Bean counter keeps coffee brewing at Silocaf


Project: Inventory Management Systems (IMS)

Purpose: To provide a real-time inventory system that provides accurate and timely inventory data to clients.

Benefits: Ability to analyze information allows for better inventory management; an almost 50% savings over the cost of implementing a commercial inventory management package.

Platforms: AS/400, Windows NT

In the coffee industry, no two beans are exactly alike. Beans change from country to country, city to city, and season to season. But Silocaf of New Orleans, a coffee bean processing plant, was determined to find a coffee blend that tasted the same no matter the location or season. To do that, the company needed a way to track its inventory of hundreds of different kinds and qualities of coffee beans from locales such as Brazil, Mexico, Columbia, Guatemala, Taiwan, India, Ethiopia and Vietnam, so that it could always produce the same blends.

Silocaf already had a system in place called Lookout, which controlled how things moved through the plant. What Silocaf did not have, however, was live inventory, according to Sean Varnado, IS manager. Keeping inventory "was totally man-driven and hard to do," he explained, and was maintained on paper and through an old, standalone inventory package. All of that changed with the birth of the Inventory Management Systems (IMS) project in January 1998.

After examining tools from 11 different companies, the team chose Sterling Software's Cool:Plex for the project. Varnado —who joined the project more than halfway through, after the project's founder was promoted — was not involved in that initial decision. This "change in guard," as he calls it, presented a bit of a challenge, but Varnado said it was not a big issue. "I knew Cool:Plex and the way it allows you to finish your data," he explained. "[The project] was very easy to pick up. I did very little cross-training."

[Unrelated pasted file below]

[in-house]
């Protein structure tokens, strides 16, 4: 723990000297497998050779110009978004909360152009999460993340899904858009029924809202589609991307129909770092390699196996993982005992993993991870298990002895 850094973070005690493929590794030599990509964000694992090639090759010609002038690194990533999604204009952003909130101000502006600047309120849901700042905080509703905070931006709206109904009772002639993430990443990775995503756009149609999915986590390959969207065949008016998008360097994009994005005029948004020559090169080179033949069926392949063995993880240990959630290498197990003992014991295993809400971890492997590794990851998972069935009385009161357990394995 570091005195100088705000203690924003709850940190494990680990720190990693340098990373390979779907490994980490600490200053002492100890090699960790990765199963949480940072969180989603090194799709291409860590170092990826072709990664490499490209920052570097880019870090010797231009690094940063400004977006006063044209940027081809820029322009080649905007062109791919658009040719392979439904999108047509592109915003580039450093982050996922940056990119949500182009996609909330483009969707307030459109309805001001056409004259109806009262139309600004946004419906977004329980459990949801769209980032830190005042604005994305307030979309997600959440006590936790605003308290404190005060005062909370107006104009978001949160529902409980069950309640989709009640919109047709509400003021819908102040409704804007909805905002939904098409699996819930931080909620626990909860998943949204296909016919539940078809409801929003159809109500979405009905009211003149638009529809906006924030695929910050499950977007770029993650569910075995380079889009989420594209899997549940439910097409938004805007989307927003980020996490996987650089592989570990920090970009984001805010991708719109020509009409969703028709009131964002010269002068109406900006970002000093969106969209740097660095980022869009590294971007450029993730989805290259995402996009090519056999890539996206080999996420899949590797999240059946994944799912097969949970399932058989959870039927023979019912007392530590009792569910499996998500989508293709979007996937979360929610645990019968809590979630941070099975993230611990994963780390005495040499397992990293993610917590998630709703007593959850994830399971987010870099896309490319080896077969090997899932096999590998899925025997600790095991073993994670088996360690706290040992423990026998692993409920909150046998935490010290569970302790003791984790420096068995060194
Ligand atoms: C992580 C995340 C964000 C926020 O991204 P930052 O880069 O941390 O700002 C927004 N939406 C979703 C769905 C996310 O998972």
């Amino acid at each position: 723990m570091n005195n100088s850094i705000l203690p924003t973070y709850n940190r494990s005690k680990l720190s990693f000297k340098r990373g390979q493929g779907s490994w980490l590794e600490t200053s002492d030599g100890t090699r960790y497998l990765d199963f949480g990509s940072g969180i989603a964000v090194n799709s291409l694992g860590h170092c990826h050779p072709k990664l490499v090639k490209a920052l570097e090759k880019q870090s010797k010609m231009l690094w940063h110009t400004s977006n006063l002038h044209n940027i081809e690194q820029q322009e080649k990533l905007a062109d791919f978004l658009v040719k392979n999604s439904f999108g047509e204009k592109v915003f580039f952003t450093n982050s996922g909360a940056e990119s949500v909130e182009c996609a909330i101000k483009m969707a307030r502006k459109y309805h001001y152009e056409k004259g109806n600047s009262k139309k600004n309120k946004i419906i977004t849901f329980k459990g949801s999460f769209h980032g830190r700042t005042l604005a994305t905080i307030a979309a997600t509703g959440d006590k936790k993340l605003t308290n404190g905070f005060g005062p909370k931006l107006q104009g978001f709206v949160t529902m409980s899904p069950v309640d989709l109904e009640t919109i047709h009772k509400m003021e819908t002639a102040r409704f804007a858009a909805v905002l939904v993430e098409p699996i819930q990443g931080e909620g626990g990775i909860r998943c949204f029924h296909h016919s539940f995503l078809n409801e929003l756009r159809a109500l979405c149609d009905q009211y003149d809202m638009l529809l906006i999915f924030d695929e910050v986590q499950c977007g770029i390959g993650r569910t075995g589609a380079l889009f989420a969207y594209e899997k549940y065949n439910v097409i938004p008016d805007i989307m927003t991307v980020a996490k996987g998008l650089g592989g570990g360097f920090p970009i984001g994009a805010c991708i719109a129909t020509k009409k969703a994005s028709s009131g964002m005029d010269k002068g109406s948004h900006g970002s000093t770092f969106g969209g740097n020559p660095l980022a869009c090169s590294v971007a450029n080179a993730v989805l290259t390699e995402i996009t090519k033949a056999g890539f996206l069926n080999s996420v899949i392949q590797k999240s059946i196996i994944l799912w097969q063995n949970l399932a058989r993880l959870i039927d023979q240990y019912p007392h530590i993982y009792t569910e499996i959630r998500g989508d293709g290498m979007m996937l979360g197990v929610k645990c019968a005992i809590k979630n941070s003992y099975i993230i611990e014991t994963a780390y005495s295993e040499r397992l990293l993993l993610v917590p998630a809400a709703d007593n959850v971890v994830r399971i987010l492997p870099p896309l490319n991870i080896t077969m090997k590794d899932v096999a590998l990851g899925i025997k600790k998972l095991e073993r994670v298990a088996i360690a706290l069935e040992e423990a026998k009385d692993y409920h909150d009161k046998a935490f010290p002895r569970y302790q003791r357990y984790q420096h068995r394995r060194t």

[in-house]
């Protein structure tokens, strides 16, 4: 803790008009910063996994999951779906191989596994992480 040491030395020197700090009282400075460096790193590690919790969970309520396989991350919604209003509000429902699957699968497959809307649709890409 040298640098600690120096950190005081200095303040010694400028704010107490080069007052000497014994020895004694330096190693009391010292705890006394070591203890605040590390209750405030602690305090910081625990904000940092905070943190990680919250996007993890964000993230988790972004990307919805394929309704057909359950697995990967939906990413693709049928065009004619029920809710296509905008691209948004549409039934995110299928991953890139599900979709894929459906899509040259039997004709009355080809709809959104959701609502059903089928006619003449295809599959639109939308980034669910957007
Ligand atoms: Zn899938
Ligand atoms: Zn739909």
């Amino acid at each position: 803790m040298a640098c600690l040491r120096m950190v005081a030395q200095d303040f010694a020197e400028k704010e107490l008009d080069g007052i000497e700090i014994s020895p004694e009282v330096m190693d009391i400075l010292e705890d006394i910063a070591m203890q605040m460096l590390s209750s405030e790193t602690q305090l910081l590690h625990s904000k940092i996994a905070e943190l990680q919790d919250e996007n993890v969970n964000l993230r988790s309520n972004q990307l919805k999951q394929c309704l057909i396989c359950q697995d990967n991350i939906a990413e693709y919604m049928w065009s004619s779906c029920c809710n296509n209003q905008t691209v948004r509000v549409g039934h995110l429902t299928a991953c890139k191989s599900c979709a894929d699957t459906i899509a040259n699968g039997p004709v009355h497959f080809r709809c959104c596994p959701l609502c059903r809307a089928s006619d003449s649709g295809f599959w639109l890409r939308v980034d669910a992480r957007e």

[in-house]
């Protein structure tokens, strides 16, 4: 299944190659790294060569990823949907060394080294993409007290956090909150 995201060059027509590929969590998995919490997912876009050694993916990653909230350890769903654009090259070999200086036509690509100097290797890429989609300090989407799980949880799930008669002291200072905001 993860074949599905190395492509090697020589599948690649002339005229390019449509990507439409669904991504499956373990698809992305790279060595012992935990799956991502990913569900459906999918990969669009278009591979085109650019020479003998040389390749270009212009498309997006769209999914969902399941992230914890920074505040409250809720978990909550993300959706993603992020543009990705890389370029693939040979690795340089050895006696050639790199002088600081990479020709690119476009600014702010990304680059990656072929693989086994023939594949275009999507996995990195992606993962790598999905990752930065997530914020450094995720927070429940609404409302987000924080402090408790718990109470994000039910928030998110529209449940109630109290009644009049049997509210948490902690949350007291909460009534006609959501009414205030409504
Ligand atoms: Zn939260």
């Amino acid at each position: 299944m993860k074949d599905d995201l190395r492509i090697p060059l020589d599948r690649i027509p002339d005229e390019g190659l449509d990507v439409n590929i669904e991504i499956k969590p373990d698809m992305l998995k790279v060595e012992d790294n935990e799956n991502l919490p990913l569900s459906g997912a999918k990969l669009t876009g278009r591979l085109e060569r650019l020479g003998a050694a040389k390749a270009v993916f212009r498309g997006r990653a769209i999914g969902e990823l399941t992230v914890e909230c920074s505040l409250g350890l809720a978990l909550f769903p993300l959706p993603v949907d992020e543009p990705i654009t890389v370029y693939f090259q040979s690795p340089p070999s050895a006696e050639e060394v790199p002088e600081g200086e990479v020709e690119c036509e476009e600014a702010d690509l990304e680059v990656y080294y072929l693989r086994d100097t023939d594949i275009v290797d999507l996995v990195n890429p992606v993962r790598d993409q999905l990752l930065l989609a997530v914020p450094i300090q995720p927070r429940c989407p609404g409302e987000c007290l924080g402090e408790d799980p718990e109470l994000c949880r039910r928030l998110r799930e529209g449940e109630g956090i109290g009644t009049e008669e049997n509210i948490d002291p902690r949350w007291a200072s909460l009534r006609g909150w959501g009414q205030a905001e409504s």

IS manager, programmer, two contract programmers

The development team was drawn to Cool:Plex because of its data modeling feature that allowed the group to model and complete phases of programming the new system. It also made quick changes and maintenance easy. Rather than having to make numerous changes manually as a result of one change, Cool:Plex does it all. "Changes are automatically maintained by one change," Varnado said. "One change basically affects the whole world."

The development team included two contract programmers with more than two years of experience each, and two Silocaf employees — a programmer and an IS manager — who each had three to four weeks of training in Cool:Plex.

The IT department worked with users to analyze the needs of the company and to provide documentation for an RFP. The top three proposals were selected and reviewed before the team finally chose Sterling's Cool:Plex.



The group worked with both clients (for whom they process the coffee) and users (who use IMS) throughout the project. A steering committee was set up consisting of executives, managers, users and clients. The team provided weekly reports on the project development to this committee. Users were involved in the analysis, design, testing and implementation stages. IMS went live in March 1999, 14 months after its inception.

IMS is tightly integrated with Silocaf's Programmable Logical Controller system, Lookout, that runs the coffee bean processing plant. Because Lookout tracks all the coffee, blends and qualities in the plant, this integration allows for built-in, automated quality checks. If a system operator attempts to put one kind of bean into a silo that already has a different grade of bean, the software will not let that happen. Employees enter new inventory information directly into IMS from computer terminals at the receiving docks. Lookout executes orders, and IMS validates them. "One [system] cannot work without the other one today," noted Varnado.

Thanks to IMS, Silocaf's clients have full access to inventory information and can enter shipment information directly into IMS. Silocaf is also better able to manage its inventory and keep its processes within the plant efficient.
— Lana Gates